[theora-dev] [theora in hardware] Contents of YUV_BUFFER_ENTRY

Timothy B. Terriberry tterribe at vt.edu
Mon Jul 24 21:28:51 PDT 2006

Arthur Valadares wrote:
> 1) What i understand: recon_pixel_index_table(i) returns the absolute 
> location of a relative location. Example: if i do 
> recon_pixel_Index_table(0), i would get the first pixel of the frame 
> (although i dont quite get the visual idea of what is the first pixel. 
> Is it in that black area around the frame? is it the first real pixel? 
> If i do recon_pixel_index_table(YPlaneFragments) do i get the first 
> pixel in U Plane?)

recon_pixel_index_table gives the offset for the pixel in the 
lower-right of the given fragment (remember Theora stores the image from 
bottom to top internally). Be careful, as the fragments are not arranged 
in row-major order as one might expect, but "Hilbert-curve order". This 
is explained in the spec in section 2.3. If what I just said doesn't 
make any sense, I recommend reading all of Chapter 2. frinit.c is also a 
good section of code to read, as this is what sets up all of these offsets.

The "black area" around the frame is added solely for video whose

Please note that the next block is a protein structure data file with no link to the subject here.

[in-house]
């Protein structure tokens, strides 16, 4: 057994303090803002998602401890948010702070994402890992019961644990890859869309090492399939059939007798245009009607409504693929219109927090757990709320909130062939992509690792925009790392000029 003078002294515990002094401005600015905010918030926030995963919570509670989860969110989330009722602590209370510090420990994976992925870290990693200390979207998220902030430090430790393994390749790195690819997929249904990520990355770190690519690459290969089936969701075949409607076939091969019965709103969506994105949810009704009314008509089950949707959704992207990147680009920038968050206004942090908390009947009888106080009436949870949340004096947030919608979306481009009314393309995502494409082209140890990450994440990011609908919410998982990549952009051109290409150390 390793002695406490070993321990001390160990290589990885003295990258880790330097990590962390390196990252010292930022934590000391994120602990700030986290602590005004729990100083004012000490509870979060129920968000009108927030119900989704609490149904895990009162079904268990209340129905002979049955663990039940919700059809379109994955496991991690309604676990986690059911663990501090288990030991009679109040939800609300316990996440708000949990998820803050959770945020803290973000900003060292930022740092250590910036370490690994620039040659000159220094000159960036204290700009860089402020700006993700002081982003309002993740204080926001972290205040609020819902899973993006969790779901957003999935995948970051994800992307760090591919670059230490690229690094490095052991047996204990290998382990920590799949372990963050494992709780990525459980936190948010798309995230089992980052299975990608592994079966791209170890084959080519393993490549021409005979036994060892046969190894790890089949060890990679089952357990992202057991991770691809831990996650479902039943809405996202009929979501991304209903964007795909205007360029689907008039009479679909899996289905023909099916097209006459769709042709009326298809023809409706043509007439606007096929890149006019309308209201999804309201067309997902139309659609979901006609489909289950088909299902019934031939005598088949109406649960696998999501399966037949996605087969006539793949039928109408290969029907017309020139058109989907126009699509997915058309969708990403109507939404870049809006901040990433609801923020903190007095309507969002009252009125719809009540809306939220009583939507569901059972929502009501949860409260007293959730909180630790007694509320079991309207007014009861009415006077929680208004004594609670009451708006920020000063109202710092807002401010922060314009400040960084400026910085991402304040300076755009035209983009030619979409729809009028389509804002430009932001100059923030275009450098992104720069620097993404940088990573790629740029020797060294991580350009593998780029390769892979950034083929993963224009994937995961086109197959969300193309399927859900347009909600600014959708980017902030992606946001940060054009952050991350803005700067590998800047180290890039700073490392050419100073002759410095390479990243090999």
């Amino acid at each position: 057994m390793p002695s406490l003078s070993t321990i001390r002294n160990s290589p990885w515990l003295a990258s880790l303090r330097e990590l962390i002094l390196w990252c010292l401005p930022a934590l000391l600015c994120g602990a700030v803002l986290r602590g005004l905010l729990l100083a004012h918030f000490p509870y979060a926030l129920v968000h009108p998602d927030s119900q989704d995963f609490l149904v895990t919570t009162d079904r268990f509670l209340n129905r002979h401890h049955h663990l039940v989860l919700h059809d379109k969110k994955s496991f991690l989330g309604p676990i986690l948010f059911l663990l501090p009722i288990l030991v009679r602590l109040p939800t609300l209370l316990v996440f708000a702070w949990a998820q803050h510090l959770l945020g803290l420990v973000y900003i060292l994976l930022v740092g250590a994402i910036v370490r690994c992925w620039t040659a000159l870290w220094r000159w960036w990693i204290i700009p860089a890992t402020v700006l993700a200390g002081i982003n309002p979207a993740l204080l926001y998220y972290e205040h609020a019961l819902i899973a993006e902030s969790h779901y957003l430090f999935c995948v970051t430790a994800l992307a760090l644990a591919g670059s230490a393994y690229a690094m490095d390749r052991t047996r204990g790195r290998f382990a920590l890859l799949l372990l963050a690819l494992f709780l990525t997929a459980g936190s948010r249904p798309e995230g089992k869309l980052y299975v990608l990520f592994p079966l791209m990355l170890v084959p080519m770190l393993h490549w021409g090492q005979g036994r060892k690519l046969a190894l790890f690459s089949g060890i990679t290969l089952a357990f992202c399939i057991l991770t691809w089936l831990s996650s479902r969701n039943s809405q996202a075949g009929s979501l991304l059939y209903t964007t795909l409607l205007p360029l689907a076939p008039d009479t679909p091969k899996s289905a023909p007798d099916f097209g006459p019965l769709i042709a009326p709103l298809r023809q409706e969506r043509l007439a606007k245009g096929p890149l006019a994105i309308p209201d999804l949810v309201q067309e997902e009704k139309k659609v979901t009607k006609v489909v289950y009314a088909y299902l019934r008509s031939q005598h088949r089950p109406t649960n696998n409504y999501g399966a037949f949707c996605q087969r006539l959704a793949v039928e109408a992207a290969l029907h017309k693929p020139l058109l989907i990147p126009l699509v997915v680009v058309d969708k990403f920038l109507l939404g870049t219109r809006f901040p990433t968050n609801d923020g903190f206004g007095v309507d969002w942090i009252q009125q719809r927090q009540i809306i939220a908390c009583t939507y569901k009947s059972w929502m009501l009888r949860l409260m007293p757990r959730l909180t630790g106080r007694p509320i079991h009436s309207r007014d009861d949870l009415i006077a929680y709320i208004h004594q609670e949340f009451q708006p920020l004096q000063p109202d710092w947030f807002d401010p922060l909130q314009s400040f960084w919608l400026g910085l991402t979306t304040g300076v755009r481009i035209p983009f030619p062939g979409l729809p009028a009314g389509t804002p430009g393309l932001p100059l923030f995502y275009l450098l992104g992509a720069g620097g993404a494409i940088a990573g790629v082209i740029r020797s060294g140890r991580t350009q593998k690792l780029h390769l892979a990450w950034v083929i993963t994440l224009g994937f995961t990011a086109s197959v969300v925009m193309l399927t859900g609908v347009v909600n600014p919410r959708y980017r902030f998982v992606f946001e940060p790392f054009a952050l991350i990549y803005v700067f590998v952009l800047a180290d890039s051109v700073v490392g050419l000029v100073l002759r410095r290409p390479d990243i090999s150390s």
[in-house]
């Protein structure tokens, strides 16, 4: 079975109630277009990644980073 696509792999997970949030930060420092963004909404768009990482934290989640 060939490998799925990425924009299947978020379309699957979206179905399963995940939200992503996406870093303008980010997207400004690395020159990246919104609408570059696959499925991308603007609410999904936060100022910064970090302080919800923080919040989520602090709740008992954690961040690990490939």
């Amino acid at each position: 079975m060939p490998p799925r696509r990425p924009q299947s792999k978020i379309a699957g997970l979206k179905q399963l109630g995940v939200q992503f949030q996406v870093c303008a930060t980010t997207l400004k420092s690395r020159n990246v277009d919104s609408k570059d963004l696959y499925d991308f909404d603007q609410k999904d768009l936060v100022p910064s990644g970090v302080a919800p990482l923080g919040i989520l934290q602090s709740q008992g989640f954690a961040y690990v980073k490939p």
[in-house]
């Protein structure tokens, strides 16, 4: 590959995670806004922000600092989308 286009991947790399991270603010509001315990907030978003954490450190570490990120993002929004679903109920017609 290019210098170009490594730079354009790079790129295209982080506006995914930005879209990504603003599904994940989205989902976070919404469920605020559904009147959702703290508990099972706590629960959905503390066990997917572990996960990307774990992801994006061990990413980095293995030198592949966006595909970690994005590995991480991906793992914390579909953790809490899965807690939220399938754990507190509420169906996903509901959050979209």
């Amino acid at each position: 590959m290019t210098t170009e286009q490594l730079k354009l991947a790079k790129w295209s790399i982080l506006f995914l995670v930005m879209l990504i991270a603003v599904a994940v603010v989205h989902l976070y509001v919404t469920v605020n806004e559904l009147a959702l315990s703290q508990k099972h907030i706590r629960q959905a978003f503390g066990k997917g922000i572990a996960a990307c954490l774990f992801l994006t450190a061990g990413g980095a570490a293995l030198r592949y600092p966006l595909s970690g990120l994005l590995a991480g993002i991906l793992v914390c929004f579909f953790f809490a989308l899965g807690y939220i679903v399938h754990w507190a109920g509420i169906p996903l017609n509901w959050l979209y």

dimensions are not multiples of 16. Internally Theora only deals with 
images that are a multiple of 16, so the "first pixel" will indeed be 
inside this area, and not the first "real" pixel. However, the decoder 
shouldn't care whether a pixel is "real" or not... it must operate on 
the full, padded frame until it is time for display, when it is supposed 
to crop it for display (the cropped data can be used to predict future 
frames, though, and so _cannot_ be ignored to save a few bytes).

> 2) What i dont understand: i expected to YUV_BUFFER_ENTRY to contain 
> only the pixels I'ld be using. So in my mind, if i did LastFrameRecon(0) 
> to LastFrameRecon(YPlaneFragments), for example, i'ld get all the Y 
> pixels. I realized after careful study of the recon_pixel_index_table 
> that if i wanted the first pixel of the Y Plane it would not be 0, but 
> in fact, ReconYDataOffset.
> Now, why is there such an offset? What is in between 0 and 
> ReconYDataOffset? Is there any more "unexpected" data mixed in the 
> pixels im using? Where am i going to be needing these pixels? It would 
> help a bunch if i could eliminate them in hardware, since we're short on 
> memory

This makes more sense if you look up at ExpandBlock(), in particular the 
part where it computes MVOffset. When motion compensation is used, a 
fragment is reconstructed from an _offset_ version of pixels in one of 
the reconstruction buffers. This offset can quite legally point outside 
of the image proper, so an extra "border" is added all around the image 
to give it some valid data to point to. This is the "unexpected" data 
you describe.

If you don't want to add this border, you will be required to clamp the 
indices of the pixels you're reading to lie within the image, for 
_every_ pixel you read (see, e.g., Section 7.9.1 of the spec). In C, 
it's obviously much faster to copy the edge pixels into this border and 
avoid the clamping.

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